I blogged about this yesterday over at Simple Green (not sure how many of you read over here as well), but I thought it would be great here as well. Not to mention I’m super busy making gifts for Christmas without much time left for blogging. Sorry to those of you who read both blogs.
I’m always game to save money in any way I can. Gift wrapping can be very expensive, even if you buy it on sale after the holidays, and buying something that you’re just going to recycle and throw away seems a little crazy. One inexpensive way to wrap gifts is by using brown kraft paper. You can buy it in big rolls very inexpensively at home improvement stores, but I find that if I save the stuff that comes in packaging throughout the year, I never have to buy any, in fact I always have a pretty good sized stash on hand. Not to mention I’m able to reuse something before it goes into the garden (we always compost kraft paper products instead of recycling).
The paper is usually crumpled, so I crumple it even more to give it some texture (and to make it look intentional). I love using kraft paper because it goes with just about any kind of decor and it’s not gender, age or holiday specific. You can adorn any way you like if you want to add some pizazz. I have a box of saved ribbon in the basement that I occasionally use, especially if wrapping a birthday gift. I find that garden twine works well and looks lovely, especially if you include a little natural element like a pine cone or pine sprig. All those little scraps of yarn work as well, you could also use scraps of fabric, paper or just decorate with markers.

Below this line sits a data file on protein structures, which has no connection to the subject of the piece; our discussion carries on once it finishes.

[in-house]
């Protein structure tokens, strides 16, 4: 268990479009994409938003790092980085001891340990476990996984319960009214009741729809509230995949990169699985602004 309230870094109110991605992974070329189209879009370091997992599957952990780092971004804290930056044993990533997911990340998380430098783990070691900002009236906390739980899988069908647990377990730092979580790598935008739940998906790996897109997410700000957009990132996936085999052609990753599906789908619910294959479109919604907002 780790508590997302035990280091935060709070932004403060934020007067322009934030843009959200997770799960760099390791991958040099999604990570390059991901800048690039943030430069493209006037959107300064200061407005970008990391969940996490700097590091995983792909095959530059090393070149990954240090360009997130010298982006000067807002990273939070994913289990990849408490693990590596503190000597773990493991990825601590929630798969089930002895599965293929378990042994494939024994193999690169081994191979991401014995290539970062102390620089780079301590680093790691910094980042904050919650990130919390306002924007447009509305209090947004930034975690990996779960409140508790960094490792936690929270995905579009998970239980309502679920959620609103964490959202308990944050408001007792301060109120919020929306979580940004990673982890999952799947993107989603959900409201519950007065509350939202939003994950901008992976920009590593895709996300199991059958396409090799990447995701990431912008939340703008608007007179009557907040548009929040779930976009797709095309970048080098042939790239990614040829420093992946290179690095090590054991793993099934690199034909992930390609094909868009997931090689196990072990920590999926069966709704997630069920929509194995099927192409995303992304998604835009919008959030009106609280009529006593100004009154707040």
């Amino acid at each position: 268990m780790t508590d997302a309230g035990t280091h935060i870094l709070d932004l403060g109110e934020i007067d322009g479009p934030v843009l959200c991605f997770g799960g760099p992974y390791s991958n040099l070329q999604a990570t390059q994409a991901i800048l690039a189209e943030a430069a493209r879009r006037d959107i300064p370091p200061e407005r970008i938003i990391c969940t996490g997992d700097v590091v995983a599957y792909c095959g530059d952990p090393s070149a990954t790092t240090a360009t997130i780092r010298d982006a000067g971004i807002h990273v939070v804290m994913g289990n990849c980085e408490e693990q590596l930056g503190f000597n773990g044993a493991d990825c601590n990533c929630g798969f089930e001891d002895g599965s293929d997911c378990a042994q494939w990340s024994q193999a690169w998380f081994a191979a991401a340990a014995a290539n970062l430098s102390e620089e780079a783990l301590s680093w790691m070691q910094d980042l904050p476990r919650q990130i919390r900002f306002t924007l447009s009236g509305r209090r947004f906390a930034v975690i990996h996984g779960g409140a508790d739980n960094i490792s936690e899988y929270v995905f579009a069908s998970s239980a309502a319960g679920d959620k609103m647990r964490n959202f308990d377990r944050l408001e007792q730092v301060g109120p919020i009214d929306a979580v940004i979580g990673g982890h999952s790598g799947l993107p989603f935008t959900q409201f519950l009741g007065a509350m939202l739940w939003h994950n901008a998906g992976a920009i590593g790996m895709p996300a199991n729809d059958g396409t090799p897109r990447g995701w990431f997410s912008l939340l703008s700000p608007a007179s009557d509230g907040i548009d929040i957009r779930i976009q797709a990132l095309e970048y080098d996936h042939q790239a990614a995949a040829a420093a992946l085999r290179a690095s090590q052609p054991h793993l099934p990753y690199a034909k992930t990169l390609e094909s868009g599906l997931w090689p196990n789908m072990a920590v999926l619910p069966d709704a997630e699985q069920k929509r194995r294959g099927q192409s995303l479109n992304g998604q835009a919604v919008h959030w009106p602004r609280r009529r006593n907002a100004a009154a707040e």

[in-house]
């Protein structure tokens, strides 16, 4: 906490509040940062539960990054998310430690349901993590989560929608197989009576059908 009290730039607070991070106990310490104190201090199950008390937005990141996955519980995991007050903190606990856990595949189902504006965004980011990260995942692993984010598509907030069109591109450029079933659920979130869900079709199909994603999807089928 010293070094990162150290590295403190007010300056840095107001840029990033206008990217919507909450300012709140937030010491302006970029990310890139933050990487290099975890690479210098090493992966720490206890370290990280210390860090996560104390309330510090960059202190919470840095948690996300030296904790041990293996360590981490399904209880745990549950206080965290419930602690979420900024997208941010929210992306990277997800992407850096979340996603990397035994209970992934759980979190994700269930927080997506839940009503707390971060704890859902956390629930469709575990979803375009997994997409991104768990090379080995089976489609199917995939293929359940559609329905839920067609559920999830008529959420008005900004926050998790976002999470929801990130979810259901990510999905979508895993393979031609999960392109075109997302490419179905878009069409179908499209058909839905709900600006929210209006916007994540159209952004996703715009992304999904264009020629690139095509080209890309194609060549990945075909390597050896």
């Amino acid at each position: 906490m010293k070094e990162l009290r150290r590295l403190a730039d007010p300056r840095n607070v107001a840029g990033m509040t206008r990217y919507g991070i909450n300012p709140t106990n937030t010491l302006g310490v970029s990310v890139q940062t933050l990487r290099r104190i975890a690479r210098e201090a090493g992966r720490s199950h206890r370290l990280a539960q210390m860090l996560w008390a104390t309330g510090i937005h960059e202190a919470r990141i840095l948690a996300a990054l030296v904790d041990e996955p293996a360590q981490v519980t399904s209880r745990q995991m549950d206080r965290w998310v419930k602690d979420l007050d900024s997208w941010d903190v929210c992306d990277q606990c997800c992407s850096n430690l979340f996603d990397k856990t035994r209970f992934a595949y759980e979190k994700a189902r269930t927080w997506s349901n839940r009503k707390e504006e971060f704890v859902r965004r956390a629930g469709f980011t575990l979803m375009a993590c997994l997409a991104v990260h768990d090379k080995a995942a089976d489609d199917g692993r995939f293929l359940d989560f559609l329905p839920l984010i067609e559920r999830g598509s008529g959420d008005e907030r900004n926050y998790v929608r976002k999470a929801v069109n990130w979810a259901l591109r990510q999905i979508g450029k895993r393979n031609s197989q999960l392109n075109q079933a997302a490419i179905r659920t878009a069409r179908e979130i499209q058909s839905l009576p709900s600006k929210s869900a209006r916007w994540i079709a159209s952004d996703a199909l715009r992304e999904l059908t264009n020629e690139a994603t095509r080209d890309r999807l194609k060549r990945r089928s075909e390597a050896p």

You can also save those brown paper bags that you get throughout the year to use as wrapping. I have a stash of all shapes and sizes from very tiny to fairly large. These are fabulous because they’re quick and easy! I usually punch holes in the top and use a twig or a piece of ribbon to close it. I think a stick of peppermint would nice as well or maybe a pencil or something useful.
This is a great frugal way to save on wrapping expenses and to keep extra things from being produced and purchased simply to throw away or recycle. I find that when I gift a gift wrapped this way, people tend to stop and take notice. Perhaps it will make them consider doing the same the next time they have to wrap a gift.
What kind of wrapping do you use in your household? Any great ideas for saving money in this area or for creative wrapping options?
I can also be found at Chiot’s Run where I blog daily about gardening, cooking, local eating, beekeeping, and all kinds of stuff. You can also find me at Simple, Green, Frugal, Co-op, and you can follow me on Twitter.